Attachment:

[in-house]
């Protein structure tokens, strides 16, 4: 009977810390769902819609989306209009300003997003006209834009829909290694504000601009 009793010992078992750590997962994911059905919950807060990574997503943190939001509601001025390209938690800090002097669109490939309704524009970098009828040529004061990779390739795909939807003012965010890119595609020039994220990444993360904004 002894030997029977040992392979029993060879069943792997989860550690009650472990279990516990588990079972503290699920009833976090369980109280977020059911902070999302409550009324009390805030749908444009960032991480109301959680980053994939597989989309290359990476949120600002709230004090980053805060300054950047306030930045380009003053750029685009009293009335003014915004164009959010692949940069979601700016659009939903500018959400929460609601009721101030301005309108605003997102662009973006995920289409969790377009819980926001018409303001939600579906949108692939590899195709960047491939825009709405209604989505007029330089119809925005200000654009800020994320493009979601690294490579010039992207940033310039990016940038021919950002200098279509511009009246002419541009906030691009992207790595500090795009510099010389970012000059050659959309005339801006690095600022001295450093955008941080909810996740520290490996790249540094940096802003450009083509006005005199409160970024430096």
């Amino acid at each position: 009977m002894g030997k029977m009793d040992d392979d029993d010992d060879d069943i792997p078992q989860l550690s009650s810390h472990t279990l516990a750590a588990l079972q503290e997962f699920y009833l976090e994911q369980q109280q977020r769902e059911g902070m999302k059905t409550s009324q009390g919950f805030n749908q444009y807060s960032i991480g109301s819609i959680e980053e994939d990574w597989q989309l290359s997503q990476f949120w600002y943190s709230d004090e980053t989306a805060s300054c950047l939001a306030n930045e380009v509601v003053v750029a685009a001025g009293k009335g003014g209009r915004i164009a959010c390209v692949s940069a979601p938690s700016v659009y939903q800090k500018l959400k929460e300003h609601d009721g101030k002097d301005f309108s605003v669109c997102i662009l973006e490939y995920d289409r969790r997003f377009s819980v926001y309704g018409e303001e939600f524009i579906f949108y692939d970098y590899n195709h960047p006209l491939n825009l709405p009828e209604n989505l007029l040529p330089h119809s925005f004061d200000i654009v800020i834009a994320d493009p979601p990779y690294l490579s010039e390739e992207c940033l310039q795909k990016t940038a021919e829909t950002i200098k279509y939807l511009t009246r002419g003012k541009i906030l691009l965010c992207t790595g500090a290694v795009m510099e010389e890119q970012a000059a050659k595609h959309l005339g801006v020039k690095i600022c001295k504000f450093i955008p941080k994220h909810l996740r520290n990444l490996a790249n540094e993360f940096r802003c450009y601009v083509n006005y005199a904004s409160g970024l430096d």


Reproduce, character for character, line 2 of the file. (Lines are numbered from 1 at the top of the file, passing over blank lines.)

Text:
């Protein structure tokens, strides 16, 4: 009977810390769902819609989306209009300003997003006209834009829909290694504000601009 009793010992078992750590997962994911059905919950807060990574997503943190939001509601001025390209938690800090002097669109490939309704524009970098009828040529004061990779390739795909939807003012965010890119595609020039994220990444993360904004 002894030997029977040992392979029993060879069943792997989860550690009650472990279990516990588990079972503290699920009833976090369980109280977020059911902070999302409550009324009390805030749908444009960032991480109301959680980053994939597989989309290359990476949120600002709230004090980053805060300054950047306030930045380009003053750029685009009293009335003014915004164009959010692949940069979601700016659009939903500018959400929460609601009721101030301005309108605003997102662009973006995920289409969790377009819980926001018409303001939600579906949108692939590899195709960047491939825009709405209604989505007029330089119809925005200000654009800020994320493009979601690294490579010039992207940033310039990016940038021919950002200098279509511009009246002419541009906030691009992207790595500090795009510099010389970012000059050659959309005339801006690095600022001295450093955008941080909810996740520290490996790249540094940096802003450009083509006005005199409160970024430096």